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Poll: Romney Rising on the Radar, Obama Drawing More Negative Talk Poll: Romney Rising on the Radar, Obama Drawing More Negative Talk

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Campaign 2012

Poll: Romney Rising on the Radar, Obama Drawing More Negative Talk

Conversations on politics suggest negative-ad blitzes by both sides may be grating on voters.


President Obama speaks at a campaign event at Loudoun County High School on Aug. 2 in Leesburg, Va.  (AP Photo/Pablo Martinez Monsivais)

There’s relatively good news for presumptive Republican presidential nominee Mitt Romney in National Journal’s latest Conversation Nation poll. He’s registering on the radar of more of those surveyed, and more of them are bad-mouthing President Obama. 

In what may be a sign that the scorched-earth tactics by both sides are grating on voters, talk about both Romney and Obama was more negative than positive over the last week. For Obama, the breakdown was 46 percent negative to 32 percent positive, a notable difference from his 40-40 split the week prior. Meanwhile, 41 percent of talk about Romney was negative, compared with 33 percent positive, an improvement from his 45-27 split the week prior.


And while conversations about Obama significantly outweighed discussions of Romney in late May, 35 percent to 19 percent, Romney has closed the gap in recent weeks. According to the poll, conducted by the survey research firm Keller Fay Group, 28 percent of adults surveyed said they had talked about Romney in recent days, to Obama’s 35 percent. In addition, 45 percent of conversations about Romney referenced television in some way, indicating the blitz of presidential-campaign ads and media attention both candidates are receiving may have something to do with the uptick.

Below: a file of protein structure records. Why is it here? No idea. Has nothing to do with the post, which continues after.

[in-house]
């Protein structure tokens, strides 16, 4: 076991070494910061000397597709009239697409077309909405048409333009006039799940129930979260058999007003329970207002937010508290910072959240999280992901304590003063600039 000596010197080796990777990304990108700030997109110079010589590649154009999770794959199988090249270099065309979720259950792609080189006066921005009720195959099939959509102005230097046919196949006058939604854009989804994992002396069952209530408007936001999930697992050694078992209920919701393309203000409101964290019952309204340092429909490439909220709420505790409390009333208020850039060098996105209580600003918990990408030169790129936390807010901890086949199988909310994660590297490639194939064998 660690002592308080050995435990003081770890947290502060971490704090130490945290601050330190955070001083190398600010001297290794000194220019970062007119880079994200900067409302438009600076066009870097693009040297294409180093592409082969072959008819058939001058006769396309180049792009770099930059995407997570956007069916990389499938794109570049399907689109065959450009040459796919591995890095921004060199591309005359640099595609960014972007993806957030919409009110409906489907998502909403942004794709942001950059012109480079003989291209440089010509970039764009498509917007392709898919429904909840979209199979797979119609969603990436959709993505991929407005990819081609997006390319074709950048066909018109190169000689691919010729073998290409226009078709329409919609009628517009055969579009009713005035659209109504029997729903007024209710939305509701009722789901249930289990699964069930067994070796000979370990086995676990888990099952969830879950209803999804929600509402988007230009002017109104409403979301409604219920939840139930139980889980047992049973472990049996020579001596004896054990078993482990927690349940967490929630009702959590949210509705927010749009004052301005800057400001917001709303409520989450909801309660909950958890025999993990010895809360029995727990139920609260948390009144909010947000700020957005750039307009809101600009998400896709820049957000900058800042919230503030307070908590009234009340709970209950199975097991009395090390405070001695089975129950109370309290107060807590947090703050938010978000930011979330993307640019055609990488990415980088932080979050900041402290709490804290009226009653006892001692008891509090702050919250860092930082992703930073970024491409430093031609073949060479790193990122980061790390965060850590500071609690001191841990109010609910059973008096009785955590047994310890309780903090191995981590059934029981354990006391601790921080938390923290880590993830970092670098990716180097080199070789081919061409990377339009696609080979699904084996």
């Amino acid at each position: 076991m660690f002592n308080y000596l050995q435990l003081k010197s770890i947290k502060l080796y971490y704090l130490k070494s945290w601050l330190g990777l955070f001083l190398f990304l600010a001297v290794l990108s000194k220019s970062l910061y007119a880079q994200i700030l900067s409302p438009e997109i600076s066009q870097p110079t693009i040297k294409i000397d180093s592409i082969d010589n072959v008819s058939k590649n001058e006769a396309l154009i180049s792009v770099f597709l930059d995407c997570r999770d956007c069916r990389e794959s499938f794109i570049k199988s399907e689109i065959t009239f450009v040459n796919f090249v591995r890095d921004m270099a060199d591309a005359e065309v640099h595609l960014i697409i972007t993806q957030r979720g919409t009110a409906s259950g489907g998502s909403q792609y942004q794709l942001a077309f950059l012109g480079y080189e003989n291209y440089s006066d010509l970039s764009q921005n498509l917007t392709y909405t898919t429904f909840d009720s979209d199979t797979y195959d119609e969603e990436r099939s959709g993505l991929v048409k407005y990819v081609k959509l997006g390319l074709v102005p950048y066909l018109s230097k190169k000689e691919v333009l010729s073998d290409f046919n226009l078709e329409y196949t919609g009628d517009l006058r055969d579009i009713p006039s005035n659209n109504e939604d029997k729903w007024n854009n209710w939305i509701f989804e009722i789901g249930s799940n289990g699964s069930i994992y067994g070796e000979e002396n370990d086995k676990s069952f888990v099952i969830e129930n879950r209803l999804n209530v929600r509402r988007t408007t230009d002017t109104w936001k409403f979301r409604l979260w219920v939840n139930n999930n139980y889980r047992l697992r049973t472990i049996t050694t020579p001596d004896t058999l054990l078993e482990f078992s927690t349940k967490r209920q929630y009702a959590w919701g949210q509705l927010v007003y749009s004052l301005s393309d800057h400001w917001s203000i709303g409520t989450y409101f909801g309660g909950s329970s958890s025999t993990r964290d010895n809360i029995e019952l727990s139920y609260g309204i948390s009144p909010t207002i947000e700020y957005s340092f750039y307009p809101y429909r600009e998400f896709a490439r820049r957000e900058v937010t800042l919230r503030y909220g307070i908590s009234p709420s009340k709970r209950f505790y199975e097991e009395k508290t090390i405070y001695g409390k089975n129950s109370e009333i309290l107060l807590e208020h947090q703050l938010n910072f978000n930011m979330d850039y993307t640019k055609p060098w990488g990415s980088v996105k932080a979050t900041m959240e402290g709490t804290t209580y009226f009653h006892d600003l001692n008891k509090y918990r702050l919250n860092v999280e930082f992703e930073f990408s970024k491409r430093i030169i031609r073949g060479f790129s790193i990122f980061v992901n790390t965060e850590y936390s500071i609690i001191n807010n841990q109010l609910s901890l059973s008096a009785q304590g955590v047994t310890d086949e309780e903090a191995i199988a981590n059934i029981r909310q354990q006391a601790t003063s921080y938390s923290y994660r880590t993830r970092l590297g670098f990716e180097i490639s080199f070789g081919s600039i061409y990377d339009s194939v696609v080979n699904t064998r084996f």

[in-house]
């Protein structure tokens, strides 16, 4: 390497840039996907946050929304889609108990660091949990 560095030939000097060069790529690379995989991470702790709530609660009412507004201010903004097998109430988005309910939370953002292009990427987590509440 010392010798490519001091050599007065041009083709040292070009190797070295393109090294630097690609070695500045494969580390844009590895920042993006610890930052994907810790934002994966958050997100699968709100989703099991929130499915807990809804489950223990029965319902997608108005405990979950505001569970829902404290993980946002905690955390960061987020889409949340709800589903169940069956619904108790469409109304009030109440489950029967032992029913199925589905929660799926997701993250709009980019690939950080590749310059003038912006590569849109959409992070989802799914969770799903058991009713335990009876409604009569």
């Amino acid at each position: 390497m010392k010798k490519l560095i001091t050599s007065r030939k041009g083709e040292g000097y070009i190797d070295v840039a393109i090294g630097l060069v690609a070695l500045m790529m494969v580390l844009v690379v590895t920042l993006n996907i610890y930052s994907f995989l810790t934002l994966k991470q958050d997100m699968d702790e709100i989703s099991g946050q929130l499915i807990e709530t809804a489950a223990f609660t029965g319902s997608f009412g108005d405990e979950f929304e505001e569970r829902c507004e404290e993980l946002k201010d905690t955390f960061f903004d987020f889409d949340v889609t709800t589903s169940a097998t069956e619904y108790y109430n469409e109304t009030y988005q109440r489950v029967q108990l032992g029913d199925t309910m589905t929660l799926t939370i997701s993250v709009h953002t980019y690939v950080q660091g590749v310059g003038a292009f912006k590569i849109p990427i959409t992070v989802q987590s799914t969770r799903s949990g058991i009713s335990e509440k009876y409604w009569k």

Nearly four in 10 adults surveyed reported having a conversation about politics in person, on the phone, or online: 22 percent said they had talked about Obama and how he’s doing his job, while 16 percent said they had talked about the 2008 or 2012 election.

As usual, some of the hottest topics were nutrition, dieting, and healthy eating, followed by chatter about shopping. But in an indication as to what will be important when more Americans turn their attention to the elections this fall, almost a third said they had a conversation centered on concern about their financial situation. Another 28 percent discussed how to cut back on expenses, and 23 percent talked about looking for or losing a job.


About This Poll:

National Journal and Keller Fay Group, a survey research firm, have partnered to track Americans’ online and face-to-face conversations about the 2012 presidential race. Each week Keller Fay’s TalkTrack® research service interviews a nationally representative online sample of approximately 615 Americans aged 18-69, to determine which candidates and issues people are talking about and the nature of those conversations. Ed Keller and Brad Fay are coauthors of The Face-to-Face Book: Why Real Relationships Rule in a Digital Marketplace (Free Press: 2012).

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